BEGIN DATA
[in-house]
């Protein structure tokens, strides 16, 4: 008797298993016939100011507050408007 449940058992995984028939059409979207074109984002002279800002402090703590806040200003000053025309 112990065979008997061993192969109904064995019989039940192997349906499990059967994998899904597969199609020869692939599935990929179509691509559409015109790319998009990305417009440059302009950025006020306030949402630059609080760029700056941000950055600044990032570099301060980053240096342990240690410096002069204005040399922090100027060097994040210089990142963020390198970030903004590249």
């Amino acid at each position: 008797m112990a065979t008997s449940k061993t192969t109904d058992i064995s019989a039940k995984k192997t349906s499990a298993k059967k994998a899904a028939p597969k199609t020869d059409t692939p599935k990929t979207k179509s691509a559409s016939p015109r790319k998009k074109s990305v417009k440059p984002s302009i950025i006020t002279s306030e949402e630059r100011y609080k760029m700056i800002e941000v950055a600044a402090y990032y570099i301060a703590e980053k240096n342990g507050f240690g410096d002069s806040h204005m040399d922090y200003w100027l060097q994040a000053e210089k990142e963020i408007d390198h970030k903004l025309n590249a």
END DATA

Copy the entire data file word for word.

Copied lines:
[in-house]
């Protein structure tokens, strides 16, 4: 008797298993016939100011507050408007 449940058992995984028939059409979207074109984002002279800002402090703590806040200003000053025309 112990065979008997061993192969109904064995019989039940192997349906499990059967994998899904597969199609020869692939599935990929179509691509559409015109790319998009990305417009440059302009950025006020306030949402630059609080760029700056941000950055600044990032570099301060980053240096342990240690410096002069204005040399922090100027060097994040210089990142963020390198970030903004590249």
């Amino acid at each position: 008797m112990a065979t008997s449940k061993t192969t109904d058992i064995s019989a039940k995984k192997t349906s499990a298993k059967k994998a899904a028939p597969k199609t020869d059409t692939p599935k990929t979207k179509s691509a559409s016939p015109r790319k998009k074109s990305v417009k440059p984002s302009i950025i006020t002279s306030e949402e630059r100011y609080k760029m700056i800002e941000v950055a600044a402090y990032y570099i301060a703590e980053k240096n342990g507050f240690g410096d002069s806040h204005m040399d922090y200003w100027l060097q994040a000053e210089k990142e963020i408007d390198h970030k903004l025309n590249a």